Some press on a report I worked on at Acumen, LLC.
“The hospital wage index used to adjust Medicare inpatient prospective payment system (IPPS) payments to reflect the geographic differences in labor costs has created payment problems through its use of metropolitan statistical areas (MSAs) and “rest of state” areas to define hospital labor markets. However, the “blending and smoothing” approach developed by the Medicare Payment Advisory Commission (MedPAC) isn’t the best corrective mechanism. Instead, better labor market definitions are the solution, according to a new report from Burlingame, Calif.-based Acumen LLC that was commissioned by the Centers for Medicare and Medicaid Services (CMS).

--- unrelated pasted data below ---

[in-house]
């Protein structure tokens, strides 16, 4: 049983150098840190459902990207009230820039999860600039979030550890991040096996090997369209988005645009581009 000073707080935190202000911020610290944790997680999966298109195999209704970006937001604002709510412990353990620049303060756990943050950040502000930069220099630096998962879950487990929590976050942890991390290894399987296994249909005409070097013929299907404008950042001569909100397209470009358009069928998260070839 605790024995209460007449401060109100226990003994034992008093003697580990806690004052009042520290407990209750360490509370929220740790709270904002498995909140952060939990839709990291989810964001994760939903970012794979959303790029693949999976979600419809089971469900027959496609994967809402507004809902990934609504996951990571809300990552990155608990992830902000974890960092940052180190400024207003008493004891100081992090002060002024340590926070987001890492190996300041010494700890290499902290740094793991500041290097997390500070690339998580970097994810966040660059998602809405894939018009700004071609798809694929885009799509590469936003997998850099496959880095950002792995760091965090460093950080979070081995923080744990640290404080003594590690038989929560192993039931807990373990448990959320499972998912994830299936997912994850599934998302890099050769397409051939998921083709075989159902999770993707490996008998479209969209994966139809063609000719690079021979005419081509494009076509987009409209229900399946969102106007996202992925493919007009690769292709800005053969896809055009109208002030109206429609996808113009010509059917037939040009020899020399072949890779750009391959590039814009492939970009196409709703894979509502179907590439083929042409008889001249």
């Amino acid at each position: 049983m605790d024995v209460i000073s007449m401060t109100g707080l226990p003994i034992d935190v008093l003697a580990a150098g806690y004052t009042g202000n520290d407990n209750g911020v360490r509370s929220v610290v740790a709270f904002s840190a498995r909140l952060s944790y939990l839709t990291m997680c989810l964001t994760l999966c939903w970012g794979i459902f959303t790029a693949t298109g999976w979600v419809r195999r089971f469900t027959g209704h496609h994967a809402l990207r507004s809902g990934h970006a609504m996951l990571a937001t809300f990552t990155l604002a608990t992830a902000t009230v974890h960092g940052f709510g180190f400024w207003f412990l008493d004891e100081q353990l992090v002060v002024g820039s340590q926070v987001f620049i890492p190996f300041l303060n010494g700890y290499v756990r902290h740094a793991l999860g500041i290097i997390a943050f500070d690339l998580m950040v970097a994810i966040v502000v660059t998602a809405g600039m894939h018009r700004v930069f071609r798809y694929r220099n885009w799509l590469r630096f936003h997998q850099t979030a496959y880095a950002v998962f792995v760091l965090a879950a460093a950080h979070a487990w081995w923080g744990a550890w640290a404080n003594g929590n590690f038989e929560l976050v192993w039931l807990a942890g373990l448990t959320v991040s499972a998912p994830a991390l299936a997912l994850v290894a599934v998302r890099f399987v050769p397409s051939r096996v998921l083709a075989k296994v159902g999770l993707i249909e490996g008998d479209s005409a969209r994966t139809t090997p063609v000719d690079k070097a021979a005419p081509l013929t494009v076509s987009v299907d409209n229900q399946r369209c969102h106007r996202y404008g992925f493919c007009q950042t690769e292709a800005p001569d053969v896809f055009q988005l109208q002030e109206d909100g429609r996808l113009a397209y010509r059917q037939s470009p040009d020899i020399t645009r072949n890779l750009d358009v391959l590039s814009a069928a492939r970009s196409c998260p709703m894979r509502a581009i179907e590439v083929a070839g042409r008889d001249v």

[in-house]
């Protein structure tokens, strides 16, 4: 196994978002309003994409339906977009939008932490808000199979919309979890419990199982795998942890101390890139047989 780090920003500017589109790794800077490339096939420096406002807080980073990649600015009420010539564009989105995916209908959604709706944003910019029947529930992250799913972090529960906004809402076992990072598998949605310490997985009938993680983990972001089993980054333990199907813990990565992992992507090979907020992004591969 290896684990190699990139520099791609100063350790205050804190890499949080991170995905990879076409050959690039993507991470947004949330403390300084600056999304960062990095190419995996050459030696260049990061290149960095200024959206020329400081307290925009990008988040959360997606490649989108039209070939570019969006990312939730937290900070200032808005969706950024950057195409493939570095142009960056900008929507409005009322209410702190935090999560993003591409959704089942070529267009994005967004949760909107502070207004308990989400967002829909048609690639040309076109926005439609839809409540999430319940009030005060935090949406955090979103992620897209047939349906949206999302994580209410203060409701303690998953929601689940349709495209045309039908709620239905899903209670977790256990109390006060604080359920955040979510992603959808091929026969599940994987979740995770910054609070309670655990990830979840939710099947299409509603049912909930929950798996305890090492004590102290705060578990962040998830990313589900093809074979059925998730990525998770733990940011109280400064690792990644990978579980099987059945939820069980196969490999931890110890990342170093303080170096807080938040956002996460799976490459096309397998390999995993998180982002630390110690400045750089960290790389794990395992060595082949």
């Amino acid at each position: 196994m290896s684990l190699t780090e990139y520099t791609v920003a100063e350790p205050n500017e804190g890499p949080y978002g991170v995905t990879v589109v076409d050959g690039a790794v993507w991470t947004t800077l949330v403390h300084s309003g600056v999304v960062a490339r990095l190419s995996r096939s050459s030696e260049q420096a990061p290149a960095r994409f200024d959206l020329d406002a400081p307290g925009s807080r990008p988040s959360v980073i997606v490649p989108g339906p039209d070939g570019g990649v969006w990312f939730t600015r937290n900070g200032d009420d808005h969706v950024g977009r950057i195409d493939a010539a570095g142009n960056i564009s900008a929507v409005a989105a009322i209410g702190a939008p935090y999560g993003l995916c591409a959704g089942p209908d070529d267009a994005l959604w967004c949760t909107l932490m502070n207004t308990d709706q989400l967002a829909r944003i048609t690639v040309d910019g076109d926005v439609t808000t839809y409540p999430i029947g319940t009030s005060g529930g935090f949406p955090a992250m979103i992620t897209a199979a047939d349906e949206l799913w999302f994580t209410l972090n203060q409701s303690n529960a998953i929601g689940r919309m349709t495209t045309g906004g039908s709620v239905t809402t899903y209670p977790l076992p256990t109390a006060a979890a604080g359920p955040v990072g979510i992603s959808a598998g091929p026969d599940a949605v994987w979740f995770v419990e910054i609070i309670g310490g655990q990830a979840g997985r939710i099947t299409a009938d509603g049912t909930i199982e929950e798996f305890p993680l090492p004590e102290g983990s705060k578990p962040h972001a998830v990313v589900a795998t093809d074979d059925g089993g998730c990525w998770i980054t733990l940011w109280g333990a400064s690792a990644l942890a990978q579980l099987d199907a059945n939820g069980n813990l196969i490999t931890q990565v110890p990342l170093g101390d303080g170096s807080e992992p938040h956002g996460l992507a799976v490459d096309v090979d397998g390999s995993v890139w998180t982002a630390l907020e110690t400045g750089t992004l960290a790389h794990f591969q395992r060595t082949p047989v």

Under the wage index, geographically distant hospitals that have different labor costs often receive the same wage index value because they are located within the same broad MSA or county, or neighboring hospitals that have the same labor costs receive much different wage index values because they happen to be located in different MSAs. These problems have driven as many as one-third of IPPS hospitals to seek a reclassification or an exception that increases the hospital’s wage index value, and “the overlay of the existing patchwork of reclassifications and adjustments on the wage index has created a very complicated and convoluted system,” says Acumen.”